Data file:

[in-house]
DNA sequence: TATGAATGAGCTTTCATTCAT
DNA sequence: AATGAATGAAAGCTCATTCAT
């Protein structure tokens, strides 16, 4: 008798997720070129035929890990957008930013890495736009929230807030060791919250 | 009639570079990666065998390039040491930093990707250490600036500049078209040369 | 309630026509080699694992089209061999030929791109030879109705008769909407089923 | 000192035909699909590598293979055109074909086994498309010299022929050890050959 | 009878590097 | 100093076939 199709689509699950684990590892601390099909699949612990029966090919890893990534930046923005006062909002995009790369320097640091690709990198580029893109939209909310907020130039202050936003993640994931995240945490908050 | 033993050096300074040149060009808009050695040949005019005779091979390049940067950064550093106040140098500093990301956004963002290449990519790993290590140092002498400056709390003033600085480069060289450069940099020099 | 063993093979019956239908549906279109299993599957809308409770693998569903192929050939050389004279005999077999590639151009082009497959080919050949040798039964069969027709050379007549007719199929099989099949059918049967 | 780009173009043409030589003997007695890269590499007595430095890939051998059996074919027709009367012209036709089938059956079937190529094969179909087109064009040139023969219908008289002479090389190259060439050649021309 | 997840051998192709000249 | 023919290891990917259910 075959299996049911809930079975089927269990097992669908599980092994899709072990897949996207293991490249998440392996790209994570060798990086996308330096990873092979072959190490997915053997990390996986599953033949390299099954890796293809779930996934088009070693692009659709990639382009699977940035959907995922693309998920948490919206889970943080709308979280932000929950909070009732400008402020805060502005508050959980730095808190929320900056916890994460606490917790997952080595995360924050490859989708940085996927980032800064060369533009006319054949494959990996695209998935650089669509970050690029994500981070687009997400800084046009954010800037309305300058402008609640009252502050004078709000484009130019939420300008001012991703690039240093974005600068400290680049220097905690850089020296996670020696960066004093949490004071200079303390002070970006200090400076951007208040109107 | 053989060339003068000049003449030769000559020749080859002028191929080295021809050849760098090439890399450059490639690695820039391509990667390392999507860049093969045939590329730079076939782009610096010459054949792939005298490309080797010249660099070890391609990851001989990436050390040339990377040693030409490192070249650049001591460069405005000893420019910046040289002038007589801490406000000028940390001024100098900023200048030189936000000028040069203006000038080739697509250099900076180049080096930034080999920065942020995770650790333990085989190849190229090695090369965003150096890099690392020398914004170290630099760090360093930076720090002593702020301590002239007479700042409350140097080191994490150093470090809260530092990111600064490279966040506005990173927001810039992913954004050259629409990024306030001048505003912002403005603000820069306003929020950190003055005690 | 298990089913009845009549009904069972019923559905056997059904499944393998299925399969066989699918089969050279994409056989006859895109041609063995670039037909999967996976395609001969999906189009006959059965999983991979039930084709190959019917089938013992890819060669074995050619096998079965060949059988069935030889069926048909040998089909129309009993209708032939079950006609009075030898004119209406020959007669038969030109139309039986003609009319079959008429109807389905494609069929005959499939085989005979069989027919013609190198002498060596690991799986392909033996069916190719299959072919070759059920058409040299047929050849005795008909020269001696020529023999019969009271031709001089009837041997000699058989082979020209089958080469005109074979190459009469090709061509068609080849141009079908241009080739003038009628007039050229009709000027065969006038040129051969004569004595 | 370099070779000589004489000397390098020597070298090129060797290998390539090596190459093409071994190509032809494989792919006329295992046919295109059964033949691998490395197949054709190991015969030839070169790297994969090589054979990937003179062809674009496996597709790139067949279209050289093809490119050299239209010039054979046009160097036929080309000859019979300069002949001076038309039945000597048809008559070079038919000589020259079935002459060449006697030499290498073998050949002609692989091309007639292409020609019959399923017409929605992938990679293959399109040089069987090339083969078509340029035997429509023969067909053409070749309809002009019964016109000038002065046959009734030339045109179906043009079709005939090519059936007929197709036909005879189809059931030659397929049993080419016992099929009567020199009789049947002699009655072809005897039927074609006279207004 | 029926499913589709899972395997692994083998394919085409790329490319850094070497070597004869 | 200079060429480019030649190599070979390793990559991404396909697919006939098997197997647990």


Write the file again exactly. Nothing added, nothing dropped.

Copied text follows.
[in-house]
DNA sequence: TATGAATGAGCTTTCATTCAT
DNA sequence: AATGAATGAAAGCTCATTCAT
């Protein structure tokens, strides 16, 4: 008798997720070129035929890990957008930013890495736009929230807030060791919250 | 009639570079990666065998390039040491930093990707250490600036500049078209040369 | 309630026509080699694992089209061999030929791109030879109705008769909407089923 | 000192035909699909590598293979055109074909086994498309010299022929050890050959 | 009878590097 | 100093076939 199709689509699950684990590892601390099909699949612990029966090919890893990534930046923005006062909002995009790369320097640091690709990198580029893109939209909310907020130039202050936003993640994931995240945490908050 | 033993050096300074040149060009808009050695040949005019005779091979390049940067950064550093106040140098500093990301956004963002290449990519790993290590140092002498400056709390003033600085480069060289450069940099020099 | 063993093979019956239908549906279109299993599957809308409770693998569903192929050939050389004279005999077999590639151009082009497959080919050949040798039964069969027709050379007549007719199929099989099949059918049967 | 780009173009043409030589003997007695890269590499007595430095890939051998059996074919027709009367012209036709089938059956079937190529094969179909087109064009040139023969219908008289002479090389190259060439050649021309 | 997840051998192709000249 | 023919290891990917259910 075959299996049911809930079975089927269990097992669908599980092994899709072990897949996207293991490249998440392996790209994570060798990086996308330096990873092979072959190490997915053997990390996986599953033949390299099954890796293809779930996934088009070693692009659709990639382009699977940035959907995922693309998920948490919206889970943080709308979280932000929950909070009732400008402020805060502005508050959980730095808190929320900056916890994460606490917790997952080595995360924050490859989708940085996927980032800064060369533009006319054949494959990996695209998935650089669509970050690029994500981070687009997400800084046009954010800037309305300058402008609640009252502050004078709000484009130019939420300008001012991703690039240093974005600068400290680049220097905690850089020296996670020696960066004093949490004071200079303390002070970006200090400076951007208040109107 | 053989060339003068000049003449030769000559020749080859002028191929080295021809050849760098090439890399450059490639690695820039391509990667390392999507860049093969045939590329730079076939782009610096010459054949792939005298490309080797010249660099070890391609990851001989990436050390040339990377040693030409490192070249650049001591460069405005000893420019910046040289002038007589801490406000000028940390001024100098900023200048030189936000000028040069203006000038080739697509250099900076180049080096930034080999920065942020995770650790333990085989190849190229090695090369965003150096890099690392020398914004170290630099760090360093930076720090002593702020301590002239007479700042409350140097080191994490150093470090809260530092990111600064490279966040506005990173927001810039992913954004050259629409990024306030001048505003912002403005603000820069306003929020950190003055005690 | 298990089913009845009549009904069972019923559905056997059904499944393998299925399969066989699918089969050279994409056989006859895109041609063995670039037909999967996976395609001969999906189009006959059965999983991979039930084709190959019917089938013992890819060669074995050619096998079965060949059988069935030889069926048909040998089909129309009993209708032939079950006609009075030898004119209406020959007669038969030109139309039986003609009319079959008429109807389905494609069929005959499939085989005979069989027919013609190198002498060596690991799986392909033996069916190719299959072919070759059920058409040299047929050849005795008909020269001696020529023999019969009271031709001089009837041997000699058989082979020209089958080469005109074979190459009469090709061509068609080849141009079908241009080739003038009628007039050229009709000027065969006038040129051969004569004595 | 370099070779000589004489000397390098020597070298090129060797290998390539090596190459093409071994190509032809494989792919006329295992046919295109059964033949691998490395197949054709190991015969030839070169790297994969090589054979990937003179062809674009496996597709790139067949279209050289093809490119050299239209010039054979046009160097036929080309000859019979300069002949001076038309039945000597048809008559070079038919000589020259079935002459060449006697030499290498073998050949002609692989091309007639292409020609019959399923017409929605992938990679293959399109040089069987090339083969078509340029035997429509023969067909053409070749309809002009019964016109000038002065046959009734030339045109179906043009079709005939090519059936007929197709036909005879189809059931030659397929049993080419016992099929009567020199009789049947002699009655072809005897039927074609006279207004 | 029926499913589709899972395997692994083998394919085409790329490319850094070497070597004869 | 200079060429480019030649190599070979390793990559991404396909697919006939098997197997647990």